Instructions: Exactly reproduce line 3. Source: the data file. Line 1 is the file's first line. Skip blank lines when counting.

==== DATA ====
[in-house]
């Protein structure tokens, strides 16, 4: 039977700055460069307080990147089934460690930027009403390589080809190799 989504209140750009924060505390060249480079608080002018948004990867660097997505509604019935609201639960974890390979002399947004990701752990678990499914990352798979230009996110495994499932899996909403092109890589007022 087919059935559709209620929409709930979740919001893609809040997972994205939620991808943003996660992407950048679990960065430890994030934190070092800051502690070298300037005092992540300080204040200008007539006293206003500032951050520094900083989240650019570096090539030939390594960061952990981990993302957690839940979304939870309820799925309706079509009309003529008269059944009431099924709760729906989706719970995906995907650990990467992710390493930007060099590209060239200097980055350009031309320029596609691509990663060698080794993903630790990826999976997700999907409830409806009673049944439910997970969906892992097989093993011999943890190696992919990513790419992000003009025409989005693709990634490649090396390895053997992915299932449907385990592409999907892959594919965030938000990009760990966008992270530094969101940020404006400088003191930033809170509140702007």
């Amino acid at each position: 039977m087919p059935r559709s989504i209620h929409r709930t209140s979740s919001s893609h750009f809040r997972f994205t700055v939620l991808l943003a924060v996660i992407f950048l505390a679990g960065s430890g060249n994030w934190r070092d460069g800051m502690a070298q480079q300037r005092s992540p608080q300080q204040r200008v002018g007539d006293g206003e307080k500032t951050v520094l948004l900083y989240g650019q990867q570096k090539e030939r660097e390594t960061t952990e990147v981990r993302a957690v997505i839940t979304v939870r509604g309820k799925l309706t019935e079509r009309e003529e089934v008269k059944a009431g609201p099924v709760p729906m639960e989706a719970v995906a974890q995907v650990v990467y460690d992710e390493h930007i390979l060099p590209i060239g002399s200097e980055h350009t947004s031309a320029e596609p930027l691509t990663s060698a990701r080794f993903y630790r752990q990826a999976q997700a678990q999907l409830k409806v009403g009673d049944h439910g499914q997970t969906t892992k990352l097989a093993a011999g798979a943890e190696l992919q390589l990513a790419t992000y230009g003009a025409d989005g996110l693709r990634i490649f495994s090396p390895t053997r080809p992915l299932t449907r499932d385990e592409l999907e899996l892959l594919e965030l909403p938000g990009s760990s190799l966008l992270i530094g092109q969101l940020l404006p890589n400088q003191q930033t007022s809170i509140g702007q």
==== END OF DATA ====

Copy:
């Amino acid at each position: 039977m087919p059935r559709s989504i209620h929409r709930t209140s979740s919001s893609h750009f809040r997972f994205t700055v939620l991808l943003a924060v996660i992407f950048l505390a679990g960065s430890g060249n994030w934190r070092d460069g800051m502690a070298q480079q300037r005092s992540p608080q300080q204040r200008v002018g007539d006293g206003e307080k500032t951050v520094l948004l900083y989240g650019q990867q570096k090539e030939r660097e390594t960061t952990e990147v981990r993302a957690v997505i839940t979304v939870r509604g309820k799925l309706t019935e079509r009309e003529e089934v008269k059944a009431g609201p099924v709760p729906m639960e989706a719970v995906a974890q995907v650990v990467y460690d992710e390493h930007i390979l060099p590209i060239g002399s200097e980055h350009t947004s031309a320029e596609p930027l691509t990663s060698a990701r080794f993903y630790r752990q990826a999976q997700a678990q999907l409830k409806v009403g009673d049944h439910g499914q997970t969906t892992k990352l097989a093993a011999g798979a943890e190696l992919q390589l990513a790419t992000y230009g003009a025409d989005g996110l693709r990634i490649f495994s090396p390895t053997r080809p992915l299932t449907r499932d385990e592409l999907e899996l892959l594919e965030l909403p938000g990009s760990s190799l966008l992270i530094g092109q969101l940020l404006p890589n400088q003191q930033t007022s809170i509140g702007q």